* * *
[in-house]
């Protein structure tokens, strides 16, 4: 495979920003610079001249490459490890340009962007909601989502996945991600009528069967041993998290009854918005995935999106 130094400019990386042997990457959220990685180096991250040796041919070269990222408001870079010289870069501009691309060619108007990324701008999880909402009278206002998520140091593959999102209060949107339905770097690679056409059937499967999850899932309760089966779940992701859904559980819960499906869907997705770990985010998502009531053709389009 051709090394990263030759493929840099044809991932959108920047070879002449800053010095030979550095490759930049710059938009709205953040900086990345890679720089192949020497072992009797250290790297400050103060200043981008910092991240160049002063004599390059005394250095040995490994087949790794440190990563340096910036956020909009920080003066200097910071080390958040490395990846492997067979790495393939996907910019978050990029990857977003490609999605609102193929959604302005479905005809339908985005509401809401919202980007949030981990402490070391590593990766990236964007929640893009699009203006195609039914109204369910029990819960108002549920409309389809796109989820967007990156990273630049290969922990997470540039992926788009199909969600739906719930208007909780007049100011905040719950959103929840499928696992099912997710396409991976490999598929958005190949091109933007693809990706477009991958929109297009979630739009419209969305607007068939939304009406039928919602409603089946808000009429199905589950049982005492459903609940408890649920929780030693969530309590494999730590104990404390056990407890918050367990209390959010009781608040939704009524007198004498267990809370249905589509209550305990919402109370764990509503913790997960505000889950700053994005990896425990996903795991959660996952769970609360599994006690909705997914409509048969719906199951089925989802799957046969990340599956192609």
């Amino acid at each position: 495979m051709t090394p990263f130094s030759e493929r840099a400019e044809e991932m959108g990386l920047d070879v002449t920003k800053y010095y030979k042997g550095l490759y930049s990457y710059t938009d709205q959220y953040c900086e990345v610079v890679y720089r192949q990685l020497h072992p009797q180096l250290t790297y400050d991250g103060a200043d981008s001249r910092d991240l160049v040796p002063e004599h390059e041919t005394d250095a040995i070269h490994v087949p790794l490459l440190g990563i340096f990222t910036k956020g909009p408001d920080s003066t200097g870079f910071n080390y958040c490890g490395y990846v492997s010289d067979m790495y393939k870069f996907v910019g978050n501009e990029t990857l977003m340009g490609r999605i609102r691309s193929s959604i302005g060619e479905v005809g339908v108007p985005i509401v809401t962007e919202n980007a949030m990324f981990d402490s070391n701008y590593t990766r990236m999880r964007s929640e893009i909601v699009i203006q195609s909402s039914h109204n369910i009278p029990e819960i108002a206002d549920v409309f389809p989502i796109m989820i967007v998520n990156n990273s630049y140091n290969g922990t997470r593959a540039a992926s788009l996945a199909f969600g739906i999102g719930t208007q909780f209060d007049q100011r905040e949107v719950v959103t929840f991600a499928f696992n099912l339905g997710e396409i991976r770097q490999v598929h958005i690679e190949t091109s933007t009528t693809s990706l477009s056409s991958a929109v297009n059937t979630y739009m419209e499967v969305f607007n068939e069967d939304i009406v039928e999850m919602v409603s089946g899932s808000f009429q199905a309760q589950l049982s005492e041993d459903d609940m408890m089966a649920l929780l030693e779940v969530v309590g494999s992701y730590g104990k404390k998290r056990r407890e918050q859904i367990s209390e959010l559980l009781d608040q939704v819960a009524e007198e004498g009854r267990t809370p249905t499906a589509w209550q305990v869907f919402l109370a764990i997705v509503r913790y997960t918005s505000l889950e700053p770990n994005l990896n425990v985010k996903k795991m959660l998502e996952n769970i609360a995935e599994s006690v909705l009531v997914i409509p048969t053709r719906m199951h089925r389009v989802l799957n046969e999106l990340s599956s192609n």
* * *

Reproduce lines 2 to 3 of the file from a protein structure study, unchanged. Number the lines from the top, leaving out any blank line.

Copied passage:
């Protein structure tokens, strides 16, 4: 495979920003610079001249490459490890340009962007909601989502996945991600009528069967041993998290009854918005995935999106 130094400019990386042997990457959220990685180096991250040796041919070269990222408001870079010289870069501009691309060619108007990324701008999880909402009278206002998520140091593959999102209060949107339905770097690679056409059937499967999850899932309760089966779940992701859904559980819960499906869907997705770990985010998502009531053709389009 051709090394990263030759493929840099044809991932959108920047070879002449800053010095030979550095490759930049710059938009709205953040900086990345890679720089192949020497072992009797250290790297400050103060200043981008910092991240160049002063004599390059005394250095040995490994087949790794440190990563340096910036956020909009920080003066200097910071080390958040490395990846492997067979790495393939996907910019978050990029990857977003490609999605609102193929959604302005479905005809339908985005509401809401919202980007949030981990402490070391590593990766990236964007929640893009699009203006195609039914109204369910029990819960108002549920409309389809796109989820967007990156990273630049290969922990997470540039992926788009199909969600739906719930208007909780007049100011905040719950959103929840499928696992099912997710396409991976490999598929958005190949091109933007693809990706477009991958929109297009979630739009419209969305607007068939939304009406039928919602409603089946808000009429199905589950049982005492459903609940408890649920929780030693969530309590494999730590104990404390056990407890918050367990209390959010009781608040939704009524007198004498267990809370249905589509209550305990919402109370764990509503913790997960505000889950700053994005990896425990996903795991959660996952769970609360599994006690909705997914409509048969719906199951089925989802799957046969990340599956192609």
């Amino acid at each position: 495979m051709t090394p990263f130094s030759e493929r840099a400019e044809e991932m959108g990386l920047d070879v002449t920003k800053y010095y030979k042997g550095l490759y930049s990457y710059t938009d709205q959220y953040c900086e990345v610079v890679y720089r192949q990685l020497h072992p009797q180096l250290t790297y400050d991250g103060a200043d981008s001249r910092d991240l160049v040796p002063e004599h390059e041919t005394d250095a040995i070269h490994v087949p790794l490459l440190g990563i340096f990222t910036k956020g909009p408001d920080s003066t200097g870079f910071n080390y958040c490890g490395y990846v492997s010289d067979m790495y393939k870069f996907v910019g978050n501009e990029t990857l977003m340009g490609r999605i609102r691309s193929s959604i302005g060619e479905v005809g339908v108007p985005i509401v809401t962007e919202n980007a949030m990324f981990d402490s070391n701008y590593t990766r990236m999880r964007s929640e893009i909601v699009i203006q195609s909402s039914h109204n369910i009278p029990e819960i108002a206002d549920v409309f389809p989502i796109m989820i967007v998520n990156n990273s630049y140091n290969g922990t997470r593959a540039a992926s788009l996945a199909f969600g739906i999102g719930t208007q909780f209060d007049q100011r905040e949107v719950v959103t929840f991600a499928f696992n099912l339905g997710e396409i991976r770097q490999v598929h958005i690679e190949t091109s933007t009528t693809s990706l477009s056409s991958a929109v297009n059937t979630y739009m419209e499967v969305f607007n068939e069967d939304i009406v039928e999850m919602v409603s089946g899932s808000f009429q199905a309760q589950l049982s005492e041993d459903d609940m408890m089966a649920l929780l030693e779940v969530v309590g494999s992701y730590g104990k404390k998290r056990r407890e918050q859904i367990s209390e959010l559980l009781d608040q939704v819960a009524e007198e004498g009854r267990t809370p249905t499906a589509w209550q305990v869907f919402l109370a764990i997705v509503r913790y997960t918005s505000l889950e700053p770990n994005l990896n425990v985010k996903k795991m959660l998502e996952n769970i609360a995935e599994s006690v909705l009531v997914i409509p048969t053709r719906m199951h089925r389009v989802l799957n046969e999106l990340s599956s192609n």